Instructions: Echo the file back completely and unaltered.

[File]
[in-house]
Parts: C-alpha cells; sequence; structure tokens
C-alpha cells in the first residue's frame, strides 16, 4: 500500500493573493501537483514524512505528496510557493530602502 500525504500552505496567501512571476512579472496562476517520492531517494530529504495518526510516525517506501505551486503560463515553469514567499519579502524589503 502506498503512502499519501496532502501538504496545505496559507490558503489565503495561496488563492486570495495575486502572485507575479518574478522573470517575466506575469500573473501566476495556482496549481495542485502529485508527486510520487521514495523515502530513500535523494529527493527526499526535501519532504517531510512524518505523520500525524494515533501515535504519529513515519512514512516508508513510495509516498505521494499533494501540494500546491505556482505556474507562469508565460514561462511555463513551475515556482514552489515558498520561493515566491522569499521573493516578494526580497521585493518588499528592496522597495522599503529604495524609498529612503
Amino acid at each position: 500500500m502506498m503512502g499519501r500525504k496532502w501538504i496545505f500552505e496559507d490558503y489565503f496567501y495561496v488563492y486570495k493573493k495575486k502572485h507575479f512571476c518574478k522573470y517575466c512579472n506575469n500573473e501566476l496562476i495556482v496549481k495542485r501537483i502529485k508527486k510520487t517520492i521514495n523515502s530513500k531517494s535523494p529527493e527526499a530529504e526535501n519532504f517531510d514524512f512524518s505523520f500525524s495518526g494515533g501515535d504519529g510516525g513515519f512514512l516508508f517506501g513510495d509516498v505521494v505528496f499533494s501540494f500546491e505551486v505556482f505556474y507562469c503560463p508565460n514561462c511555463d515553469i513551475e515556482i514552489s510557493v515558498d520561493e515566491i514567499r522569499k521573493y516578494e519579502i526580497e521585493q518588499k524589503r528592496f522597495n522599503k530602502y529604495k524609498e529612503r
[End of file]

[in-house]
Parts: C-alpha cells; sequence; structure tokens
C-alpha cells in the first residue's frame, strides 16, 4: 500500500493573493501537483514524512505528496510557493530602502 500525504500552505496567501512571476512579472496562476517520492531517494530529504495518526510516525517506501505551486503560463515553469514567499519579502524589503 502506498503512502499519501496532502501538504496545505496559507490558503489565503495561496488563492486570495495575486502572485507575479518574478522573470517575466506575469500573473501566476495556482496549481495542485502529485508527486510520487521514495523515502530513500535523494529527493527526499526535501519532504517531510512524518505523520500525524494515533501515535504519529513515519512514512516508508513510495509516498505521494499533494501540494500546491505556482505556474507562469508565460514561462511555463513551475515556482514552489515558498520561493515566491522569499521573493516578494526580497521585493518588499528592496522597495522599503529604495524609498529612503
Amino acid at each position: 500500500m502506498m503512502g499519501r500525504k496532502w501538504i496545505f500552505e496559507d490558503y489565503f496567501y495561496v488563492y486570495k493573493k495575486k502572485h507575479f512571476c518574478k522573470y517575466c512579472n506575469n500573473e501566476l496562476i495556482v496549481k495542485r501537483i502529485k508527486k510520487t517520492i521514495n523515502s530513500k531517494s535523494p529527493e527526499a530529504e526535501n519532504f517531510d514524512f512524518s505523520f500525524s495518526g494515533g501515535d504519529g510516525g513515519f512514512l516508508f517506501g513510495d509516498v505521494v505528496f499533494s501540494f500546491e505551486v505556482f505556474y507562469c503560463p508565460n514561462c511555463d515553469i513551475e515556482i514552489s510557493v515558498d520561493e515566491i514567499r522569499k521573493y516578494e519579502i526580497e521585493q518588499k524589503r528592496f522597495n522599503k530602502y529604495k524609498e529612503r